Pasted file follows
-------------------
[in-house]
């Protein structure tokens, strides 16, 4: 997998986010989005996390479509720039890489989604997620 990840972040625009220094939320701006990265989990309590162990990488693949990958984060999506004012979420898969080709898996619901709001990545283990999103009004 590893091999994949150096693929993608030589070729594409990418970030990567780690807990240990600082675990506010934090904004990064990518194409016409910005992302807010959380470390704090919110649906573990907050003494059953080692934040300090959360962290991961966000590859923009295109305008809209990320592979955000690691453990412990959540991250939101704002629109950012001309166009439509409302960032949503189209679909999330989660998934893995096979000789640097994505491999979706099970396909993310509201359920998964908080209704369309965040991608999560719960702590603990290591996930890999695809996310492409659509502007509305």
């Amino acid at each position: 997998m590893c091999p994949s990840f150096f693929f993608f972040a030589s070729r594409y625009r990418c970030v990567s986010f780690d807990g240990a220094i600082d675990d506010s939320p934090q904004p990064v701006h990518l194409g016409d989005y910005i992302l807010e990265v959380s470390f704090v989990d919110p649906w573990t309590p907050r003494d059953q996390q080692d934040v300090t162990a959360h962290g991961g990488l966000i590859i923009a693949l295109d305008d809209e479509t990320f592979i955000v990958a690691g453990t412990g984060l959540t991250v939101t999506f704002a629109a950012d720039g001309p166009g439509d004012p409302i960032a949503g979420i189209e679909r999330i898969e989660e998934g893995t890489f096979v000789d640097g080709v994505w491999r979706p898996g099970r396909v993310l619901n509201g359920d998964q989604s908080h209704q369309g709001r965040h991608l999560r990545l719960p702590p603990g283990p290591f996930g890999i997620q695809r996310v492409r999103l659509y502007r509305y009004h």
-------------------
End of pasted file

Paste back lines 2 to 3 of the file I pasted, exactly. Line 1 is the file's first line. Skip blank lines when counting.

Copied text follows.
């Protein structure tokens, strides 16, 4: 997998986010989005996390479509720039890489989604997620 990840972040625009220094939320701006990265989990309590162990990488693949990958984060999506004012979420898969080709898996619901709001990545283990999103009004 590893091999994949150096693929993608030589070729594409990418970030990567780690807990240990600082675990506010934090904004990064990518194409016409910005992302807010959380470390704090919110649906573990907050003494059953080692934040300090959360962290991961966000590859923009295109305008809209990320592979955000690691453990412990959540991250939101704002629109950012001309166009439509409302960032949503189209679909999330989660998934893995096979000789640097994505491999979706099970396909993310509201359920998964908080209704369309965040991608999560719960702590603990290591996930890999695809996310492409659509502007509305």
């Amino acid at each position: 997998m590893c091999p994949s990840f150096f693929f993608f972040a030589s070729r594409y625009r990418c970030v990567s986010f780690d807990g240990a220094i600082d675990d506010s939320p934090q904004p990064v701006h990518l194409g016409d989005y910005i992302l807010e990265v959380s470390f704090v989990d919110p649906w573990t309590p907050r003494d059953q996390q080692d934040v300090t162990a959360h962290g991961g990488l966000i590859i923009a693949l295109d305008d809209e479509t990320f592979i955000v990958a690691g453990t412990g984060l959540t991250v939101t999506f704002a629109a950012d720039g001309p166009g439509d004012p409302i960032a949503g979420i189209e679909r999330i898969e989660e998934g893995t890489f096979v000789d640097g080709v994505w491999r979706p898996g099970r396909v993310l619901n509201g359920d998964q989604s908080h209704q369309g709001r965040h991608l999560r990545l719960p702590p603990g283990p290591f996930g890999i997620q695809r996310v492409r999103l659509y502007r509305y009004h």